Steroid induced glaucoma may develop after application of steroid preparations applied to the skin of the eyelids. This elevation occurs most frequently with chronic use, such as in patients with atopic dermatitis. Close IOP monitoring of these patients is essential and consideration of a non-steroidal topical medication, such as tacrolimus and pimecrolimus, should be considered as an alternative. Elevation in intraocular pressure has also been noted with application of steroids on skin that was not periocular, either from ocular contamination or systemic absorption.  Patients should be advised to wash their hands after applying dermatologic steroids or to use gloves.
Although the benefits of Cardarine are undeniable, we are still left with the glaring possibility of use-induced cancer. Regardless of how much muscle you carry or how low your body fat is, cancer is going to ruin the physique you’ve built, not to mention your life. The odds of cancer, from looking at some of the studies that were done they do appear to be somewhat flawed, while others scream warning. It is truly hard to say what would happen if you were to try this drug, but there does appear to be a legitimate risk, and enough of one to cause a very large pharmaceutical giant to completely give up on what could have been a highly profitable drug had the cancer scare not existed.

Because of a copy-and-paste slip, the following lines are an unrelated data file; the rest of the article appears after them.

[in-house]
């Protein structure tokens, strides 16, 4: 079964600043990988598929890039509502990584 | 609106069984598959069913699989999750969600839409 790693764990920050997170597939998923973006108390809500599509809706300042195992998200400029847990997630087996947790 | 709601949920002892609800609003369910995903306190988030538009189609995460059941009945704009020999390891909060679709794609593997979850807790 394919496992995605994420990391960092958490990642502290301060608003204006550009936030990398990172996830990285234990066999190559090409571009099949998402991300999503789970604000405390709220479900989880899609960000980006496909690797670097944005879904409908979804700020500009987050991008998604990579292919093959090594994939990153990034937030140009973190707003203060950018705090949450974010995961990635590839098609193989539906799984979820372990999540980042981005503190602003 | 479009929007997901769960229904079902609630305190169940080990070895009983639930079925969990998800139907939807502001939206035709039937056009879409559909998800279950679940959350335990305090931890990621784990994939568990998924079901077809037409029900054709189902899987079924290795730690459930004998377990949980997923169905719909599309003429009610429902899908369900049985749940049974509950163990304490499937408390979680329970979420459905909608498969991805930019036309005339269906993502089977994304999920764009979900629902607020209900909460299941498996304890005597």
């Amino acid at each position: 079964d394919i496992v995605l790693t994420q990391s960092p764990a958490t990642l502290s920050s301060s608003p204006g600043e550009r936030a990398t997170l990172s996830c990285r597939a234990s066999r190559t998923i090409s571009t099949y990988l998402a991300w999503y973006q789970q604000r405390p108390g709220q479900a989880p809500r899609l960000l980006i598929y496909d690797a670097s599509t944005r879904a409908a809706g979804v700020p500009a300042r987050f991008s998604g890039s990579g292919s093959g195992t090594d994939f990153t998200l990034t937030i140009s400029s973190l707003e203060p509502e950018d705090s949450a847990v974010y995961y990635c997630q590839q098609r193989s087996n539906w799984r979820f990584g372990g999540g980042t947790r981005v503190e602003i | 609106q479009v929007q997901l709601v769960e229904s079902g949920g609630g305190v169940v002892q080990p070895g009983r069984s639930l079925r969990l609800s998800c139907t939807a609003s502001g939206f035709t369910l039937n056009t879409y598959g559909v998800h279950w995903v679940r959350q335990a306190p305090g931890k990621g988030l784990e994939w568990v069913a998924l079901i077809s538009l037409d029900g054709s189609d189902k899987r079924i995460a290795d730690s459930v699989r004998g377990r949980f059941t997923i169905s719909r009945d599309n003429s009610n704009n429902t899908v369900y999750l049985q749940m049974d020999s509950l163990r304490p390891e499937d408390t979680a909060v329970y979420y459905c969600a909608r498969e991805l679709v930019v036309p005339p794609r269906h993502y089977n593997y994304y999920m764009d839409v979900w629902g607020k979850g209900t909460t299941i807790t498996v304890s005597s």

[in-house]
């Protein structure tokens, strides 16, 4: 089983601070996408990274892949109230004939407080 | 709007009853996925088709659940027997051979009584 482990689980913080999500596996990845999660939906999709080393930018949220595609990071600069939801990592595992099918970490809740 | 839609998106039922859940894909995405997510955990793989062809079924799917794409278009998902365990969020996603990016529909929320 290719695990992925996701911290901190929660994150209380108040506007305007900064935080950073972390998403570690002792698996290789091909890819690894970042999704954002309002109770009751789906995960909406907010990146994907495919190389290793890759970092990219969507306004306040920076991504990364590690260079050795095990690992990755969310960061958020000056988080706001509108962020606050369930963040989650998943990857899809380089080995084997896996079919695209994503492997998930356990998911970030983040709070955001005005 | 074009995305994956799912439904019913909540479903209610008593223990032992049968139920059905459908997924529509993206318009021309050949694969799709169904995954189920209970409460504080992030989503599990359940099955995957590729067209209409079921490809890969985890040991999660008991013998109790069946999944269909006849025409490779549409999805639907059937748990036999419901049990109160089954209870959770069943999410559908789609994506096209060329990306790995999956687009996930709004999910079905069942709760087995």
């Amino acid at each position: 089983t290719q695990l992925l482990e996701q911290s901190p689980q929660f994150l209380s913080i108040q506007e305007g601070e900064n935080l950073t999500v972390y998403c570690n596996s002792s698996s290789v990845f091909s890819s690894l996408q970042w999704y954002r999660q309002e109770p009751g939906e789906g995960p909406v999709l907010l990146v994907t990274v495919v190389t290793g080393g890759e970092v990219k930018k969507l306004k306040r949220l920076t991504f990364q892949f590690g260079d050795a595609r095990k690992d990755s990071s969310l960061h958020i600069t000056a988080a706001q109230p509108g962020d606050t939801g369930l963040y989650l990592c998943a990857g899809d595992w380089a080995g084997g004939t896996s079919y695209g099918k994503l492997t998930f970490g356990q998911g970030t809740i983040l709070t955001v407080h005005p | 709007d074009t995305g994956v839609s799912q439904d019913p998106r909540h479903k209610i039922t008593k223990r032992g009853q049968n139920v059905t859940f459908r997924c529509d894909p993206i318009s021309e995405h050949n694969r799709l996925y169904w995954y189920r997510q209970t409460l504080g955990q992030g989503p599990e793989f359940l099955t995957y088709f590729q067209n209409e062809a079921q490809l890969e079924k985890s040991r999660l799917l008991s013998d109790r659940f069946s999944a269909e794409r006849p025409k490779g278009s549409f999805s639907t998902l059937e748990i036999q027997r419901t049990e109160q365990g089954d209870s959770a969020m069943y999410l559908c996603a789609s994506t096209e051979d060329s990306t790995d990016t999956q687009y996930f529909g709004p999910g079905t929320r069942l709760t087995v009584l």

The most common side effect of topical corticosteroid use is skin atrophy. All topical steroids can induce atrophy, but higher potency steroids, occlusion, thinner skin, and older patient age increase the risk. The face, the backs of the hands, and intertriginous areas are particularly susceptible. Resolution often occurs after discontinuing use of these agents, but it may take months. Concurrent use of topical tretinoin (Retin-A) % may reduce the incidence of atrophy from chronic steroid applications. 30 Other side effects from topical steroids include permanent dermal atrophy, telangiectasia, and striae.